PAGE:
Thus, having regard to the submissions made by the parties, the Court considers that there are not substantial grounds for believing that the applicant faces a real risk of being subjected to treatment contrary to Article 3 of the Convention upon return to Mauritania.

It follows that this part of the application is manifestly ill-founded within the meaning of Article 35 § 3 of the Convention.

2. The applicant contends also that his rights under Articles 2 and 4 of the Convention would be violated, should he be returned to Mauritania. In so far as relevant, these provisions provide the following:

Article 2:

“1.  Everyone's right to life shall be protected by law. No one shall be deprived of his life intentionally save in the execution of a sentence of a court following his conviction of a crime for which this penalty is provided by law.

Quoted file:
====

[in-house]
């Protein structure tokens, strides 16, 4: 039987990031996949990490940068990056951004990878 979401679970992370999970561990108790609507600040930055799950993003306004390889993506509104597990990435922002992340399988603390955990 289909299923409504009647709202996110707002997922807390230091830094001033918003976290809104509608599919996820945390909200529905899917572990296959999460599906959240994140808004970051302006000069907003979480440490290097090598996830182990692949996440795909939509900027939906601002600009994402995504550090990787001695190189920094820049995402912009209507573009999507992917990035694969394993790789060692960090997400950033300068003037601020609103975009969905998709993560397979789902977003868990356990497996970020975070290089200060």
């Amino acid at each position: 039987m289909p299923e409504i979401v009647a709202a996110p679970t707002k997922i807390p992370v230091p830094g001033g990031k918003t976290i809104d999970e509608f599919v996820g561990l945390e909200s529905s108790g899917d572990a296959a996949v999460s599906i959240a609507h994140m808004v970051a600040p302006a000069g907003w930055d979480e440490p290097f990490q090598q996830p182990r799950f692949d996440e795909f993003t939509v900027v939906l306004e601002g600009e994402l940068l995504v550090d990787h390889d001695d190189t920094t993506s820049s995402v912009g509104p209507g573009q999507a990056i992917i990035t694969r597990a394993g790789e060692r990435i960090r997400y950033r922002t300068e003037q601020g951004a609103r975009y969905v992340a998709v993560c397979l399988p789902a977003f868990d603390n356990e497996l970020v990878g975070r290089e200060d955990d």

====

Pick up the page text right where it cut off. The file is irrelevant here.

Article 4:

“1.  No one shall be held in slavery or servitude.

2.      No one shall be required to perform forced or compulsory labour.


The Court, having regard to its considerations under Article 3 of the Convention, considers, however, that it has not been substantiated that the applicant would risk being deprived of his life upon return to Mauritania.

In so far as the applicant’s complaints might raise a separate issue under Article 4 of the Convention, the Court refers to the examination of the issue under Article 3 and recalls that slavery has not been endorsed by the Mauritanian Government but, rather, is prohibited by law. The Court finds, therefore, that it has not been substantiated that the applicant will risk treatment contrary to Article 4 upon return to Mauritania.

It follows that this part of the application is also manifestly ill-founded within the meaning of Article 35 § 3 of the Convention.

For these reasons, the Court, unanimously,


Michael O’Boyle Josep Casadevall Medrano 
 Registrar President